(Picture Credits: Ranjit Rai of IDC)

New Delhi, 12 Feb 2001

India's LCA with DRDO's 3D Radar in background at Aero India 2001


(Click on pictures to enlarge)


The Aero India 2001, which was a DRDO cum HAL cum MOD show, will go down memory lane as the first exhibition that showed DRDO and HAL flush with orders. Though not perfect they have done yeoman service as the first results of their hard work are visible only now. You can go broke gambling and regret it –– wining, dining, drinking and womanizing, it will be with pleasure –– but in technology you will go broke anyway, but in the long term the results WILL bring benefits. The Services need to support Indian technology sincerely and with prudence. We should not just criticize but would do well to audit DRDO programmes. This will help them scrap projects, which are not feasible or viable. Of course, the ‘import’ lobby will remain so long as it has sway over the decision-making. Yet to bring about transparency to the extent possible Agents must be legalized. Many we know as Agents were at the Show. IDC were heartened to recognise that the software boom in India has given DRDO confidence. They may not have fully succeeded in making weapons like TRISHUL and AKASH for the time being, because of the lack of cutting edge technology, but they have successes now in many other fields like sonars and radars, whose technologies may now be passed on to the private sector industries, leaving the DRDO more space to concentrate on futuristic needs. DRDO has a massive set up and so do TATAs, Birlas and Reliance. The veil of secrecy must be shed for national gain. Larsen and Tubro are already making the ISRO cyrogenic engine parts. Indian defence technology is certainly now at a take- off stage.

Some Achievements

The following are some of their achievements which most of us may not know of:

(a)     The solid fuel AGNI-II based on the ISRO models of PSLV and other technologies is a weapon India can be proud of and costs very much less than the foreign equivalents. With the added software, CEP and guidance it can be vastly improved. It is transportable and can carry a payload of 1 ton –– a nuclear capability for sure.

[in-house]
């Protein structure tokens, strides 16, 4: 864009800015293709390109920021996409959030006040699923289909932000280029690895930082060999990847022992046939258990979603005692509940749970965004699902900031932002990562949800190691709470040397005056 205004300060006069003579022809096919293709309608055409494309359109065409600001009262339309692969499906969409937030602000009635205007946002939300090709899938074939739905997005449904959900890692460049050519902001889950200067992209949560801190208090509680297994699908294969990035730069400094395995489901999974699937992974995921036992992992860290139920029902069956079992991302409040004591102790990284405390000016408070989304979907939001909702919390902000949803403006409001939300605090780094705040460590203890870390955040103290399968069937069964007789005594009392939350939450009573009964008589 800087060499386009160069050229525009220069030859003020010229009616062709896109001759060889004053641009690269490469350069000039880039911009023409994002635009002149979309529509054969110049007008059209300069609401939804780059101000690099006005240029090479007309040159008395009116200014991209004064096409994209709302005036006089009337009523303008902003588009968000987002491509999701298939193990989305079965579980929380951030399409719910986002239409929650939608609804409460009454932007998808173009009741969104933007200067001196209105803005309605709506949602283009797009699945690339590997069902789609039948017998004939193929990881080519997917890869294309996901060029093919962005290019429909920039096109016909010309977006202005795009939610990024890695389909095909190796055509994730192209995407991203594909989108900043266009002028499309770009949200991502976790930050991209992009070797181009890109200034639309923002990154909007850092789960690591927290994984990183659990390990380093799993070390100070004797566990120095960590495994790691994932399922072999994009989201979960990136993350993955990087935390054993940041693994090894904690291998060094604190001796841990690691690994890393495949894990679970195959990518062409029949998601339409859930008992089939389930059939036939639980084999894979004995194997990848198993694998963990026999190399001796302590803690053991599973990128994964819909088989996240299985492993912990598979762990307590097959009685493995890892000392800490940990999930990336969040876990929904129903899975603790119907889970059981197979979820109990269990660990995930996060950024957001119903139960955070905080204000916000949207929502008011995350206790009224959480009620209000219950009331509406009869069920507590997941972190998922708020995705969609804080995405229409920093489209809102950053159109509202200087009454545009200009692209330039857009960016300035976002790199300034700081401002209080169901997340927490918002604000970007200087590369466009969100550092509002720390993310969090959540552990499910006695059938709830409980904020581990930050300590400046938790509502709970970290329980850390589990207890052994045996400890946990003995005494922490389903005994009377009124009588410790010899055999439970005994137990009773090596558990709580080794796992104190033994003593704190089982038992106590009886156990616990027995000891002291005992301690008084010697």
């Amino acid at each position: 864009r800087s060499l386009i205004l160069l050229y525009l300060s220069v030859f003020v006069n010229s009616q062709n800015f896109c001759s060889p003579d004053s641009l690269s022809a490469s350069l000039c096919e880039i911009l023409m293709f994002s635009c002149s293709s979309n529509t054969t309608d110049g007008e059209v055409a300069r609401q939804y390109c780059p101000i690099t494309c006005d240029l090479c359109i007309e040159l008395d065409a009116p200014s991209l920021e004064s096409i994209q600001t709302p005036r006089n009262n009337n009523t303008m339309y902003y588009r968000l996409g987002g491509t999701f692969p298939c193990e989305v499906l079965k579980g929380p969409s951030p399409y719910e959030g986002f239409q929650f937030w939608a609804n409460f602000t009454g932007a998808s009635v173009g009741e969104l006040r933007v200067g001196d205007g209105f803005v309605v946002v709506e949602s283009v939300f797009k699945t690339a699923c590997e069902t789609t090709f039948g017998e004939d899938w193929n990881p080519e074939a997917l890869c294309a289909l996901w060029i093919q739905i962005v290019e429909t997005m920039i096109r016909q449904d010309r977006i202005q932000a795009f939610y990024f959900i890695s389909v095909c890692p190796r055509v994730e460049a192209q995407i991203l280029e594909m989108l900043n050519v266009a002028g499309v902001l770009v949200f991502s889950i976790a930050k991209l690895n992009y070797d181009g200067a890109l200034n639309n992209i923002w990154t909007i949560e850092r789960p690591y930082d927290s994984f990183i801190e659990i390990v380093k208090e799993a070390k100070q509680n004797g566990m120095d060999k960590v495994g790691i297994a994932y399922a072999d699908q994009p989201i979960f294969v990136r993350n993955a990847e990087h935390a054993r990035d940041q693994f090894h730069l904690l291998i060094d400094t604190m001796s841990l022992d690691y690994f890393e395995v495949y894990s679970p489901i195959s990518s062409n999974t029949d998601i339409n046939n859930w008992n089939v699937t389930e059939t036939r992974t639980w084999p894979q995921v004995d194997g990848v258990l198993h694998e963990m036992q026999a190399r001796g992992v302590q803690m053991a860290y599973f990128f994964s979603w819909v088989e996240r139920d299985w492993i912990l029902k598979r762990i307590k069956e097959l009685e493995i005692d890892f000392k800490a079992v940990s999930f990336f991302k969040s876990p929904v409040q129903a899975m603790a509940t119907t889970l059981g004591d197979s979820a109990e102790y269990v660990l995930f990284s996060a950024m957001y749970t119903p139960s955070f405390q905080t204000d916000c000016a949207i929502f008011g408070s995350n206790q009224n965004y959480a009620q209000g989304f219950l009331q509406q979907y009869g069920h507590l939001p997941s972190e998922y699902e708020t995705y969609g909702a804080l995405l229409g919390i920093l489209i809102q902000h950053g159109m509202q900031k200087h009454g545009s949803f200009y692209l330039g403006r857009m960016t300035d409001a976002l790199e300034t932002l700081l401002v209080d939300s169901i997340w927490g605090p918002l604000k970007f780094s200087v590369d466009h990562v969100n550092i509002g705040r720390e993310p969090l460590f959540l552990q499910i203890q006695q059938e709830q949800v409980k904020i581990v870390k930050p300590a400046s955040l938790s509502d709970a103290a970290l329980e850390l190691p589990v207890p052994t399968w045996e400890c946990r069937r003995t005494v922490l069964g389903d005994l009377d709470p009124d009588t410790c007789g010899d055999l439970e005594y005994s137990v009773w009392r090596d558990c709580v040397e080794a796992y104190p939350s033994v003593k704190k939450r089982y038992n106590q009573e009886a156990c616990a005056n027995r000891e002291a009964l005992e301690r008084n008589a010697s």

(b)     The Prithvi is good but we made a mistake. We allowed the missile to be designed with liquid fuel just to keep the people employed in the DRDL with jobs. It should have been with solid fuel but did the Army and the Air Force cry out? No, so lets live with it as the Navy has lived with liquid fuel missiles. They need very great care and training.

(c)     All the SONARS in the Indian built ships and all future ships to be built, will be made by BEL in India and designed by DRDO –– a capability started by a Naval officer Paul Raj, now at Stanford in USA and followed up by Dr V K Aatre. They may not be as great as the latest Western counterparts, but compare well and their software for tracking submarines are improving by the day. With marketing finesse we can export them but for that we need self-confidence and good Agents.

(d)     The LCA flies (4 flights already with Wheels up) with Indian designed FCS and many ADE and ADA built equipment, which is almost 60%. India is the third country in the world to develop a dual digital FCS, which is being improved by the day. Hearing the Test pilots Wing Cdrs Rajiv Kothial and Nambiar, who have flown Mirages and MiGs, tell you about this is sheer music to the ears.

(e)     The SU-30 Mk (India) which came to Aero-India flew with DRDO mission computer and multifunctional display processor and many other Indian inputs. It performed a Cobra superbly. The SU-30 project started wrong. For some reasons which only the politicians and IAF bosses know, we signed the deal with Irkutsk Aviation which was in poor shape for the old SU-27 Trainers and not KNAAPO ready models. Both manufacture Sukhois designed by the Sukhoi Design Bureau. But that is spilt milk. It can be a great machine and the Air chief flew a sortie at the Aero-India show.

(f)       The ARJUN MBT(15 prototypes) is heavy but it is the most heavily tested tank in the world. Some tanks have done 600 hours and performed at 70% hit probability on the move. The Army wants a Le Lerc or an Abrams M1A1. Should we not accept some (124 are on order) but our manufacturing rate is pathetic so the import of T-90s becomes unavoidable.

(g)     The TRISHUL has had 54 flights and has to point to the target. The Akash will be tried soon may be this month itself. Even the world’s leader the USA is struggling with Anti- Ballistic Missiles. So we need not have red faces if there are miles to go.

(h)     PTA Lakshya has been inducted into the Services and in the long run can be India’s cruise missile. The modest UAV Nishant is to follow.

(i)       The ADE has made RWR i.e. radar warning receiver, IFF, self-protection jammers and processors for the SU-30s, which have succeeded.